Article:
In neuroblastoma, the most common cancer in infancy, half of the tumors either regress spontaneously or can be cured by limited therapy, while the other half is high-risk neuroblastoma, a tumor with a very unfavorable prognosis and resistance even to intensive treatment.
So far, only a limited number of molecular markers that define high-risk neuroblastoma at a genomic level have been described, among them amplifications of the MYCN oncogene and mutations of the transcriptional regulator ATRX. By genomically analyzing more than 200 tumor samples, the authors of the study discovered genomic rearrangements close to the telomerase reverse transcriptase gene (TERT) that occur in approximately one quarter of high-risk neuroblastoma patients and clinically correlate with a particularly poor outcome. Both MYCN amplification and TERT rearrangements massively increased expression of TERT as well as enzymatic telomerase activity. Additionally, it was shown that high-risk tumors, even without any genomic alterations in MYCN or TERT, were prone to exhibiting a lengthening of telomeres.
Taken together, these findings suggest that most high-risk neuroblastomas are affected by either TERT rearrangements, MYCN amplification, or ATRX mutations, all of which lead to telomere lengthening, thereby providing a molecular, mechanistic definition of this neuroblastoma subtype. By contrast, low-risk tumors are characterized by the absence of such alterations and by low TERT expression levels, which presumably renders the tumors unable to attain immortal proliferation.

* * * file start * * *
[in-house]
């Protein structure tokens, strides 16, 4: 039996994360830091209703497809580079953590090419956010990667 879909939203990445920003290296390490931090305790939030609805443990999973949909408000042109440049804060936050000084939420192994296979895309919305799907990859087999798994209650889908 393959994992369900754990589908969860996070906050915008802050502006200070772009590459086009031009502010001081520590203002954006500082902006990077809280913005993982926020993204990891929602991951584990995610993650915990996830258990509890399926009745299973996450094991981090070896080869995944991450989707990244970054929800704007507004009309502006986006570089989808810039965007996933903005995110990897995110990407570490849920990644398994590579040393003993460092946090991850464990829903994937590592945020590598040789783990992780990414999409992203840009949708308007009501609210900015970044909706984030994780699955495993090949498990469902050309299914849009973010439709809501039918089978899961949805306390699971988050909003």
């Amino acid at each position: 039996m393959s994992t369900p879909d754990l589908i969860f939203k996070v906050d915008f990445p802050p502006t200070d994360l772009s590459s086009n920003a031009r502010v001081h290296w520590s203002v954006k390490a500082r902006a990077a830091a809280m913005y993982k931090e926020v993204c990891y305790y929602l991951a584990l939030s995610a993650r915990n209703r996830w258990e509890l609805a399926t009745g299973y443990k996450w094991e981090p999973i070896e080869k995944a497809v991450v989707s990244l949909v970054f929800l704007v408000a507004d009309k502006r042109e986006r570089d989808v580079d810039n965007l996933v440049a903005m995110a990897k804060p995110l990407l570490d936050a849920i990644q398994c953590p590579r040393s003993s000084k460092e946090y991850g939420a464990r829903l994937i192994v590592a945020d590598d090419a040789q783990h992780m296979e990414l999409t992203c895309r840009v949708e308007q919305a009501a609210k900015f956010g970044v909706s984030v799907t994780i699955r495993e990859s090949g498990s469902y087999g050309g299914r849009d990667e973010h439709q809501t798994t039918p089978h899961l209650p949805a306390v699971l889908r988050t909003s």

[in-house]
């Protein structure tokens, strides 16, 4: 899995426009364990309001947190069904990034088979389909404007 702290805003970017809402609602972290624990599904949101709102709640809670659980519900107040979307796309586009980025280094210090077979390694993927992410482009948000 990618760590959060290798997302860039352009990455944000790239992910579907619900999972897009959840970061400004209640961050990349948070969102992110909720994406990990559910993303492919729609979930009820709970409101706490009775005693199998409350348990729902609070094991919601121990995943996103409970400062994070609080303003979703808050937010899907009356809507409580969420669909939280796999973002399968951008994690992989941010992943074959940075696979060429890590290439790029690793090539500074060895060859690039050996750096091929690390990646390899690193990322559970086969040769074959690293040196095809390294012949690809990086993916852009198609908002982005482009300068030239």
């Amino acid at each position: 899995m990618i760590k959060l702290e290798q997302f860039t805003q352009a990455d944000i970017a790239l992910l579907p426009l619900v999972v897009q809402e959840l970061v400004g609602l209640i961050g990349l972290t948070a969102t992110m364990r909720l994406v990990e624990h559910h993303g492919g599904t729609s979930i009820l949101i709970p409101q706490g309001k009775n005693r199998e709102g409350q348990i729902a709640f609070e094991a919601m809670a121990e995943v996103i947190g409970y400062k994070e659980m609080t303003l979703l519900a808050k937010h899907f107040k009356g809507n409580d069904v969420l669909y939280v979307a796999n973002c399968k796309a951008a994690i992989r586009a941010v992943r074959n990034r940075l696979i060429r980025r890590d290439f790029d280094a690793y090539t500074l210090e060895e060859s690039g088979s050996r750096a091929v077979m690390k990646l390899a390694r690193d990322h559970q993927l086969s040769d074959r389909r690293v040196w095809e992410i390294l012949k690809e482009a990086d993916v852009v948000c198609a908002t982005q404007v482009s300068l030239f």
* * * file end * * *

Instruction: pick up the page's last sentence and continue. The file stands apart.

“The finding that telomere lengthening is the basic principle of high-risk neuroblastoma fundamentally advances our understanding of the molecular pathogenesis of this pediatric malignancy. Our discovery provides an unprecedented opportunity to improve diagnostics and treatment of children suffering from this deadly cancer,” said Prof. Matthias Fischer, Department of Pediatric Oncology, University Children's Hospital Cologne.
“Molecular classification of neuroblastoma has been difficult in the past, as many different genomic alterations may play a role. Only now do we have the technological means to perform genomic tumor analysis at a level suitable for optimal clinical diagnostics. The new genomic markers will help clinicians to better classify neuroblastoma,” said Dr. Martin Peifer, lead author of the study and one of the founders of NEO New Oncology AG.
“The publication underlines NEO New Oncology AG’s commitment to providing the most comprehensive genomic diagnostics for all cancer patients, which is a pre-requisite for selecting the best available treatment. We are very happy that our NEO technology has contributed to this leap forward in understanding the unique genomic aspects of this devastating disease,” added Dr. Andreas Jenne, CEO of NEO New Oncology AG.
Source: NEO New Oncology AG